The global pandemic has left the world in much trepidation and taken countries by surprise with total recorded cases reaching 1,193,655 million as at April 04, 2020. By this date, the world had recorded a total death toll of 64,277. Amid the scary figures of infected cases, 246,110 have also recovered from this virus. The pandemic, as expected, is having a cataclysmic effect on robust economies like the US, China, Italy, Spain etc.
The COVID-19 statement released by the International Organisation of Employers and International Trade Union Confederation showed that millions of companies worldwide are in danger of being forced out of business, which has grave ramifications on employment. There is therefore a need to find quick and responsive measures to minimise the socio-economic consequences.
In the cause of curtailing spread and treating the novel coronavirus, health sector workers remain as the fulcrum and backbone of many countries. These workers, irrespective of where they are – i.e., developed or developing countries – are all at elevated risk of contracting this deadly virus. This notwithstanding, it is an undeniable fact that, comparatively, workers in the underdeveloped and developing countries are at higher risk than their compatriots in developed countries because of the weak Occupational, Safety, Health and Environment (OSHE) mechanism and systems in place. Even before the outbreak of COVID-19, some health workers in Ghana had been incessantly complaining about the inadequate provision of PPE and porous health and safety measures in the hospitals. It is also regrettable to state that this phenomenon includes most sectors of the Ghanaian economy.
Occupational Safety and Health (OSH) remains as an important consideration for sectors engaged in high-risk operations like the health, agriculture, mining, logging, construction industries, etc. The Agriculture sector is considered as one of the most highly hazardous, because this area records high fatalities. It is evident that he health workers are also exposed to high risk as the spread of COVID-19 is on a surge.
The subject of health and safety, though very paramount, is treated as a tenuous issue by some employers and governments. The focus is always on increasing production or achieving tasks rather than attending to very important social needs such as the health and safety of workers.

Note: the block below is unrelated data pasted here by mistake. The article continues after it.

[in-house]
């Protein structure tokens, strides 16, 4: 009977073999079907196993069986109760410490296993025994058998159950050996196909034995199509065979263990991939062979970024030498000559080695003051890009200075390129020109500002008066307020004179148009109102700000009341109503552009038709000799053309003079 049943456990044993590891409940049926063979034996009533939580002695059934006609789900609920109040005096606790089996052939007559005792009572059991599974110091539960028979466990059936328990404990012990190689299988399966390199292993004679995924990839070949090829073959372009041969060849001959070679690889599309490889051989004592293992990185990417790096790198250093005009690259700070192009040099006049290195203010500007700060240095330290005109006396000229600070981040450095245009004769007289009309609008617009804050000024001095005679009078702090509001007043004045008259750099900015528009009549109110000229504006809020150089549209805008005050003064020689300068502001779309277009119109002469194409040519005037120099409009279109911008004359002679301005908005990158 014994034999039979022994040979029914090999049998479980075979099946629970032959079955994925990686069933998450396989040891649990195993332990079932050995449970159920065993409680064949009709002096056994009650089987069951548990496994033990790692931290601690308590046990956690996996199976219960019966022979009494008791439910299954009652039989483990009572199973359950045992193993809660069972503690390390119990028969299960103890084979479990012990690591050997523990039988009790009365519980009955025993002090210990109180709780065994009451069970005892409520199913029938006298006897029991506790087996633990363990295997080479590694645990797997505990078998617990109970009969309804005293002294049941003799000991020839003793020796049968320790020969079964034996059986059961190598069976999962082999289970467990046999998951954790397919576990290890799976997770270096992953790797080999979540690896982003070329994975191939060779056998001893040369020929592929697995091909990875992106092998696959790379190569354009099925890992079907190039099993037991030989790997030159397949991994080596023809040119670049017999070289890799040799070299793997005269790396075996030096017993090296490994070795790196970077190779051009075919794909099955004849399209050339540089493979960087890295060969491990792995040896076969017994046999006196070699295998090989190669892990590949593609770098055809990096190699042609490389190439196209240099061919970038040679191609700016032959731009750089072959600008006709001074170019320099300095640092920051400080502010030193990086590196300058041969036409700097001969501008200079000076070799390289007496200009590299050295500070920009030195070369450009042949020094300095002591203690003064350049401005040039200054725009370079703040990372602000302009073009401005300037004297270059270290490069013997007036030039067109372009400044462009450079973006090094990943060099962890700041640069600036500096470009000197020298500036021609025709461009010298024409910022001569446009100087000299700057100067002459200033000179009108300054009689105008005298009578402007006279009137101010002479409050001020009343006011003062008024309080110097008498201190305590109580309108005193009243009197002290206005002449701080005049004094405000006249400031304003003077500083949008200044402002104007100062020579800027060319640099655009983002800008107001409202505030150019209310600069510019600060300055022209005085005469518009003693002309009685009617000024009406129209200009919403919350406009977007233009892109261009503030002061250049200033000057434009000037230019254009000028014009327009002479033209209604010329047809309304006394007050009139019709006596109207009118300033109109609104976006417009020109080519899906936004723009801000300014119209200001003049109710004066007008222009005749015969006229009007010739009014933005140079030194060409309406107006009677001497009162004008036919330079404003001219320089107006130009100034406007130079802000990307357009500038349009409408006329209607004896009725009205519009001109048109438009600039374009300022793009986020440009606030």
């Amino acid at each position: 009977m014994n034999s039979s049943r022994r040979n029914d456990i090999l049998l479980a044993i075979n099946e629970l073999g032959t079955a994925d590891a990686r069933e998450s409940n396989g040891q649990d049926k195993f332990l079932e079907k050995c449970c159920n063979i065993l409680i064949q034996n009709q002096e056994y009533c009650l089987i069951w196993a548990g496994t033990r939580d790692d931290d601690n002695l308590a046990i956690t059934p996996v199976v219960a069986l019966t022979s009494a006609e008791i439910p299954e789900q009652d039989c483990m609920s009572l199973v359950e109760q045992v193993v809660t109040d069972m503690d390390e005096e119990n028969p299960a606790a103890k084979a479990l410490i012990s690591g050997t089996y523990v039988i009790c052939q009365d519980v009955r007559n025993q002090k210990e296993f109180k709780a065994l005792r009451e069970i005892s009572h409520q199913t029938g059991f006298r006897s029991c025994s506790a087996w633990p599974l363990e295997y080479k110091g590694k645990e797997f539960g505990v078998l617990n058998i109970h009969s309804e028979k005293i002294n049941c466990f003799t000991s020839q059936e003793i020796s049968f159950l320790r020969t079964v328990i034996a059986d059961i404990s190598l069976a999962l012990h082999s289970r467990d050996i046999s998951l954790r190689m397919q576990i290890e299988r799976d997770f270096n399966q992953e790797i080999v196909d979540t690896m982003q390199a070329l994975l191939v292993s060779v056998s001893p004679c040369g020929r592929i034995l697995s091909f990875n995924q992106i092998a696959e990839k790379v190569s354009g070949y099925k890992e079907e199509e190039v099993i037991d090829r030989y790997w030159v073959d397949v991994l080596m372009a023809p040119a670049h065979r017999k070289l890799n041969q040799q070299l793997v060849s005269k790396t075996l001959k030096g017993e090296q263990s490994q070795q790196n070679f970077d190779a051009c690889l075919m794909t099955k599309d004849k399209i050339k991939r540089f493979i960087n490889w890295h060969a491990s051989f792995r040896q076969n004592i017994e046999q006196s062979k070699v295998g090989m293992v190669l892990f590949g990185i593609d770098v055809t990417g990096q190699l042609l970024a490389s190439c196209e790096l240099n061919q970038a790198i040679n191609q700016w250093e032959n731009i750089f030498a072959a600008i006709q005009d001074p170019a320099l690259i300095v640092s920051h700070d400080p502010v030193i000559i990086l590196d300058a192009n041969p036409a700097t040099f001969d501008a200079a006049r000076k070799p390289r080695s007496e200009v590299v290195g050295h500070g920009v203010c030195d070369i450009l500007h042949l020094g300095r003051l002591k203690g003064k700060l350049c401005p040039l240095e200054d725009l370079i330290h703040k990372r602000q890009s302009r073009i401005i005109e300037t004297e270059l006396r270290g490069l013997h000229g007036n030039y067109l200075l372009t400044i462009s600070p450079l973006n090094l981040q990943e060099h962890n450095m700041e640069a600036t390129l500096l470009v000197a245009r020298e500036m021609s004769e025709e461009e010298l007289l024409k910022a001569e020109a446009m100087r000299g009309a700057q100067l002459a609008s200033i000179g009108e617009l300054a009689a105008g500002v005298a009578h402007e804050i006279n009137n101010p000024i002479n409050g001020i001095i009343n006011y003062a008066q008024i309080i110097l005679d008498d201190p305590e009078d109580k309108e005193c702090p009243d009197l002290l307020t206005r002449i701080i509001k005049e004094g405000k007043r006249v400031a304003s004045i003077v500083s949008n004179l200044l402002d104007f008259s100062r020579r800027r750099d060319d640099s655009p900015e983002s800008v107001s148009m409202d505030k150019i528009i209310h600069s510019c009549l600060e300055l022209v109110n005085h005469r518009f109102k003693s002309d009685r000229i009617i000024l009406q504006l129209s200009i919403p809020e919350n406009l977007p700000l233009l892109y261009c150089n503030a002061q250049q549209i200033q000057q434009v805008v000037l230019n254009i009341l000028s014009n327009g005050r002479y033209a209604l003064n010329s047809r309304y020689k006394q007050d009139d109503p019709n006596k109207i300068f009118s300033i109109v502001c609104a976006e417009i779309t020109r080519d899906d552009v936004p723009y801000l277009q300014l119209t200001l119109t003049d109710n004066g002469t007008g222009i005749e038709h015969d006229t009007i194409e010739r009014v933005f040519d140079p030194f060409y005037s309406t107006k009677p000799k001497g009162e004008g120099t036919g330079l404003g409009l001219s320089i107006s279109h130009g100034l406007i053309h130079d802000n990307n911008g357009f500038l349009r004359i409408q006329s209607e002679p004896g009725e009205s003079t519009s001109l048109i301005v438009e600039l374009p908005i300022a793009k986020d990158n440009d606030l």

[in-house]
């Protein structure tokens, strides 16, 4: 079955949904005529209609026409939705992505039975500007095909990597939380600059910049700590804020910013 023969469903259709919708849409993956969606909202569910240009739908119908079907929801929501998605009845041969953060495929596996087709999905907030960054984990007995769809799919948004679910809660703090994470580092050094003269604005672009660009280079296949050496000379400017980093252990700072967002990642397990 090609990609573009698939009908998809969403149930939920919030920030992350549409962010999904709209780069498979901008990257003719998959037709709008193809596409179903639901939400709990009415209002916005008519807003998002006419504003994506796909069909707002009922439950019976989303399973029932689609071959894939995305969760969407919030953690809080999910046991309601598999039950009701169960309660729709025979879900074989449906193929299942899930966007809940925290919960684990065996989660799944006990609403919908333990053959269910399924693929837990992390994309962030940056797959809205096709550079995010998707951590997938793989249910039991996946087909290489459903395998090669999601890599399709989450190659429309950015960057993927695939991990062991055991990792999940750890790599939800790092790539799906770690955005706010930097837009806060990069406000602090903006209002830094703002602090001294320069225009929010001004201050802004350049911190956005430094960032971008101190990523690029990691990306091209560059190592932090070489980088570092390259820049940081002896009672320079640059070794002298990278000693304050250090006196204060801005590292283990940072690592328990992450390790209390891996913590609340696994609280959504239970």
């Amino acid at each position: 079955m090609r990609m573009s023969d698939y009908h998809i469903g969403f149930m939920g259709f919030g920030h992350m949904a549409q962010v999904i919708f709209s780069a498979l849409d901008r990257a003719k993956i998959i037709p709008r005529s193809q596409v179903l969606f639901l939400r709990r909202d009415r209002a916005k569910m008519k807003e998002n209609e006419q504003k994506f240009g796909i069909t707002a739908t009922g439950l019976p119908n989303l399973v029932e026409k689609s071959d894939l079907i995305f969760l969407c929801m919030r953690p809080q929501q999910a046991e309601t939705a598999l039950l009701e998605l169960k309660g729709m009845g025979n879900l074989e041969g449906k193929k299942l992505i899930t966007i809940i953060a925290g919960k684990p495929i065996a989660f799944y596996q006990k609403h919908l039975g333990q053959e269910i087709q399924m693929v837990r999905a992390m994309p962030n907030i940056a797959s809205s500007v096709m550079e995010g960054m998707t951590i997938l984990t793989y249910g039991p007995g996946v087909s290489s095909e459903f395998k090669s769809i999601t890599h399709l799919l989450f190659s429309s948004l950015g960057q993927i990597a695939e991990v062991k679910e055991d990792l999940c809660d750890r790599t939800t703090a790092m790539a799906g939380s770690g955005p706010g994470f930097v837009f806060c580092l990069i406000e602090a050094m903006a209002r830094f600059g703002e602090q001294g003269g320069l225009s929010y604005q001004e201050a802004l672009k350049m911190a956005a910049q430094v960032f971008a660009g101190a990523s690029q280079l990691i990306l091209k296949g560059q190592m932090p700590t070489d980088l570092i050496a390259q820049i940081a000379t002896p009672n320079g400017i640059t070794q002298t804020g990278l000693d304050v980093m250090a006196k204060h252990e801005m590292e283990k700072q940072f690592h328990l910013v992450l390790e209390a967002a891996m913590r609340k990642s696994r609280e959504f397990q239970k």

A case in point is referenced from the 2 April 2020 publication by Ghanaweb, wherein disgruntled doctors at the Department of Accident and Emergency at the Korle-Bu Teaching Hospital threatened to withdraw their services over the unit’s poor level of preparedness in the fight against the fast-spreading and deadly coronavirus; especially when a side ward was converted into an isolation centre without the necessary Personal Protective Equipment (PPE).
In a related story published by the same news site on 5th April 2020, nurses in the same department threatened to withdraw their services because Personal Protective Equipment (PPE) was lacking. The issue gained much steam when a nurse contracted the virus in the cause of discharging her duty.
Health and Safety is a Labour right of workers, and also a global issue that needs all the attention it deserves. Labour and other Civil Society Organisations (CSO) which have fought for the rights of workers over the period have been vindicated as the world struggles to curtail effects of the pandemic. It is unbelievable that nations like the US, Italy etc. are among those complaining about shortage of PPEs.
Hearing such news makes one to wonder and ponder over the preparedness of developing countries in terms of health and safety for workers during these difficult times of battling the pandemic. The discussion is not just about the shortage of PPEs, but is a strong sign that OSHE is an important component in every working environment. Workers are only expected to sell or offer services for income, but not to sell their health.
It is for this reason of ensuring safety and health standards are upheld in the country and the need to review and adopt the draft national OSH policy for implementation – while initiating the necessary steps and processes to have ILO convention 155 ratified by Ghana – the General Agricultural Workers Union (GAWU), with support from the BUSAC Fund and its partners DANIDA and USAID, is carrying out an advocacy programme on convention 155 and has commissioned a study to assess the critical factors affectingthe adoption of the National OSH Policy in Ghana, and also assess the barriers to adoption of a National OSH Policy.
It is an undeniable fact that Ghana has several laws and policies to protect the health, safety and welfare of all workers. Some of these include the Labour Act, 2003, Act 651 and Factories, Shops and Offices Act 1970, Act 328, etc. As conspicuously stipulated by the Labour Act, 2003 Act 651, article 118(1), employers must ensure that every worker employed in Ghana works under satisfactory, safe and healthy conditions. In a similar vein, the 1992 constitution of Ghana, section 24(1) states that “every person has the right to work under safe and healthy conditions”.